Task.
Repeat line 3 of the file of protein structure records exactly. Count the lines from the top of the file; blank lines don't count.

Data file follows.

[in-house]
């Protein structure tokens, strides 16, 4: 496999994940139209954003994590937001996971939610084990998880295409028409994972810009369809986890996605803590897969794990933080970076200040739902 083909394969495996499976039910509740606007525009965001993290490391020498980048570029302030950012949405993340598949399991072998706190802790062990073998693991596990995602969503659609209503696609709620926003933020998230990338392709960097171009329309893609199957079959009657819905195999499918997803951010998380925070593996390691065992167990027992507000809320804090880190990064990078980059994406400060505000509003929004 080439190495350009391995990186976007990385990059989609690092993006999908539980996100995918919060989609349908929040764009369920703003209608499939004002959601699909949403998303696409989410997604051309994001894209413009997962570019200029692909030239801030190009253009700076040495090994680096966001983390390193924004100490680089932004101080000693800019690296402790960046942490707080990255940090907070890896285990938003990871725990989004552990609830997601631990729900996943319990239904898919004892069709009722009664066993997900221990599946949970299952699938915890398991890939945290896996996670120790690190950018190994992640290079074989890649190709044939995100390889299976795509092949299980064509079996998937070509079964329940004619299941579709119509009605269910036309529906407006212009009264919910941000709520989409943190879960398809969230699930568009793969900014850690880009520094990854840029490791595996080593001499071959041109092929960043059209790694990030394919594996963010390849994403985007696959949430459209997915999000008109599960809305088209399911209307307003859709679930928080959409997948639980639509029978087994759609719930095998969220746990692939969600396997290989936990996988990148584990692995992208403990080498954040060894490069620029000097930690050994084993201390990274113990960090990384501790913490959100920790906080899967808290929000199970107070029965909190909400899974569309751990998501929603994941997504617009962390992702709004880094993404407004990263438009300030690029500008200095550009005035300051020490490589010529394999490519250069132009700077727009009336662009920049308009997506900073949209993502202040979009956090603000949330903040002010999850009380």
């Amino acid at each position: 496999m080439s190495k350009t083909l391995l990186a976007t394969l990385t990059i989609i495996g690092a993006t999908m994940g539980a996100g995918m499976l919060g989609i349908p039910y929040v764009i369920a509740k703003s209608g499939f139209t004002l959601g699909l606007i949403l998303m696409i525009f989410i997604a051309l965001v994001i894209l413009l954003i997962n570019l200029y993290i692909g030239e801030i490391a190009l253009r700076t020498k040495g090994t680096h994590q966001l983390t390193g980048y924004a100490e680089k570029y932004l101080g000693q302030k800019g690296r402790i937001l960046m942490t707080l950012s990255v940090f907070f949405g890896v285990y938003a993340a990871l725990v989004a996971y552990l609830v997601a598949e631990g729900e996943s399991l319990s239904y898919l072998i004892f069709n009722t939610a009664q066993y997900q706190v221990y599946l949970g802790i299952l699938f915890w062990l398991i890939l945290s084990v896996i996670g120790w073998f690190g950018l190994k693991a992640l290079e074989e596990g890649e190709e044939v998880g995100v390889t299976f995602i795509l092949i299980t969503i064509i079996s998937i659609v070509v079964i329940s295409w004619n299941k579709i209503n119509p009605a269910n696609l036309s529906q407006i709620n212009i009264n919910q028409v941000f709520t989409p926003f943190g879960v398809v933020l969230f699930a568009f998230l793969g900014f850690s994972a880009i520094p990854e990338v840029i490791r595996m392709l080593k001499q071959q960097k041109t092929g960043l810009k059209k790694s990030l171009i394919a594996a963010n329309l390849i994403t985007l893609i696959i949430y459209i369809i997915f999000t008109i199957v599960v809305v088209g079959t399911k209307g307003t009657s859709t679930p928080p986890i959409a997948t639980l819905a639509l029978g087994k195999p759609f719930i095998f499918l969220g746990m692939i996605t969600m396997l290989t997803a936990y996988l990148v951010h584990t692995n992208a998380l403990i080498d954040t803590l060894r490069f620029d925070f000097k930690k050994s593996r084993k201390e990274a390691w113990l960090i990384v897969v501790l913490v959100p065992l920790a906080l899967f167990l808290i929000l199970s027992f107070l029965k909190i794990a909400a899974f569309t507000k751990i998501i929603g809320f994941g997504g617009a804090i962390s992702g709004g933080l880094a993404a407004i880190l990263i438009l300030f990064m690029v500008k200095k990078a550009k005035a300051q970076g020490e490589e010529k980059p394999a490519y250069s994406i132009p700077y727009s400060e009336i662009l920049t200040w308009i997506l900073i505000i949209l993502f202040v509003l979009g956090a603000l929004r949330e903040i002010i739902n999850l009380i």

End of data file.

């Amino acid at each position: 496999m080439s190495k350009t083909l391995l990186a976007t394969l990385t990059i989609i495996g690092a993006t999908m994940g539980a996100g995918m499976l919060g989609i349908p039910y929040v764009i369920a509740k703003s209608g499939f139209t004002l959601g699909l606007i949403l998303m696409i525009f989410i997604a051309l965001v994001i894209l413009l954003i997962n570019l200029y993290i692909g030239e801030i490391a190009l253009r700076t020498k040495g090994t680096h994590q966001l983390t390193g980048y924004a100490e680089k570029y932004l101080g000693q302030k800019g690296r402790i937001l960046m942490t707080l950012s990255v940090f907070f949405g890896v285990y938003a993340a990871l725990v989004a996971y552990l609830v997601a598949e631990g729900e996943s399991l319990s239904y898919l072998i004892f069709n009722t939610a009664q066993y997900q706190v221990y599946l949970g802790i299952l699938f915890w062990l398991i890939l945290s084990v896996i996670g120790w073998f690190g950018l190994k693991a992640l290079e074989e596990g890649e190709e044939v998880g995100v390889t299976f995602i795509l092949i299980t969503i064509i079996s998937i659609v070509v079964i329940s295409w004619n299941k579709i209503n119509p009605a269910n696609l036309s529906q407006i709620n212009i009264n919910q028409v941000f709520t989409p926003f943190g879960v398809v933020l969230f699930a568009f998230l793969g900014f850690s994972a880009i520094p990854e990338v840029i490791r595996m392709l080593k001499q071959q960097k041109t092929g960043l810009k059209k790694s990030l171009i394919a594996a963010n329309l390849i994403t985007l893609i696959i949430y459209i369809i997915f999000t008109i199957v599960v809305v088209g079959t399911k209307g307003t009657s859709t679930p928080p986890i959409a997948t639980l819905a639509l029978g087994k195999p759609f719930i095998f499918l969220g746990m692939i996605t969600m396997l290989t997803a936990y996988l990148v951010h584990t692995n992208a998380l403990i080498d954040t803590l060894r490069f620029d925070f000097k930690k050994s593996r084993k201390e990274a390691w113990l960090i990384v897969v501790l913490v959100p065992l920790a906080l899967f167990l808290i929000l199970s027992f107070l029965k909190i794990a909400a899974f569309t507000k751990i998501i929603g809320f994941g997504g617009a804090i962390s992702g709004g933080l880094a993404a407004i880190l990263i438009l300030f990064m690029v500008k200095k990078a550009k005035a300051q970076g020490e490589e010529k980059p394999a490519y250069s994406i132009p700077y727009s400060e009336i662009l920049t200040w308009i997506l900073i505000i949209l993502f202040v509003l979009g956090a603000l929004r949330e903040i002010i739902n999850l009380i």